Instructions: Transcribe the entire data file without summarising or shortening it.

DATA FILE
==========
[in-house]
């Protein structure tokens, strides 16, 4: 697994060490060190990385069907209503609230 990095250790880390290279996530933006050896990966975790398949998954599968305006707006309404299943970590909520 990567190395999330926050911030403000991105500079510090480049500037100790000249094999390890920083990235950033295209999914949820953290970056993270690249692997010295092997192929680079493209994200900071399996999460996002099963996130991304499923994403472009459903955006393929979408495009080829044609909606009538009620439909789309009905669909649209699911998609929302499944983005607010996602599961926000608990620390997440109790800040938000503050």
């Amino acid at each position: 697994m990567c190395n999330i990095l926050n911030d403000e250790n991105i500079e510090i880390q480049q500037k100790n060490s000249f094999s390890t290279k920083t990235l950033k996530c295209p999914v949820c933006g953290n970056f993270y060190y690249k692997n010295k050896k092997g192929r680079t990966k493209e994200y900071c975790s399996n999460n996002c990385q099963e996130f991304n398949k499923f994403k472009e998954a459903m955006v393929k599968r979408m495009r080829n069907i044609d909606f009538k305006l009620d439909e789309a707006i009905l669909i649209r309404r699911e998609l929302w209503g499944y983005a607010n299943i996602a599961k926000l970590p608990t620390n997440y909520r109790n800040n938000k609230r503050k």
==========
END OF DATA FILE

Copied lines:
[in-house]
């Protein structure tokens, strides 16, 4: 697994060490060190990385069907209503609230 990095250790880390290279996530933006050896990966975790398949998954599968305006707006309404299943970590909520 990567190395999330926050911030403000991105500079510090480049500037100790000249094999390890920083990235950033295209999914949820953290970056993270690249692997010295092997192929680079493209994200900071399996999460996002099963996130991304499923994403472009459903955006393929979408495009080829044609909606009538009620439909789309009905669909649209699911998609929302499944983005607010996602599961926000608990620390997440109790800040938000503050």
């Amino acid at each position: 697994m990567c190395n999330i990095l926050n911030d403000e250790n991105i500079e510090i880390q480049q500037k100790n060490s000249f094999s390890t290279k920083t990235l950033k996530c295209p999914v949820c933006g953290n970056f993270y060190y690249k692997n010295k050896k092997g192929r680079t990966k493209e994200y900071c975790s399996n999460n996002c990385q099963e996130f991304n398949k499923f994403k472009e998954a459903m955006v393929k599968r979408m495009r080829n069907i044609d909606f009538k305006l009620d439909e789309a707006i009905l669909i649209r309404r699911e998609l929302w209503g499944y983005a607010n299943i996602a599961k926000l970590p608990t620390n997440y909520r109790n800040n938000k609230r503050k």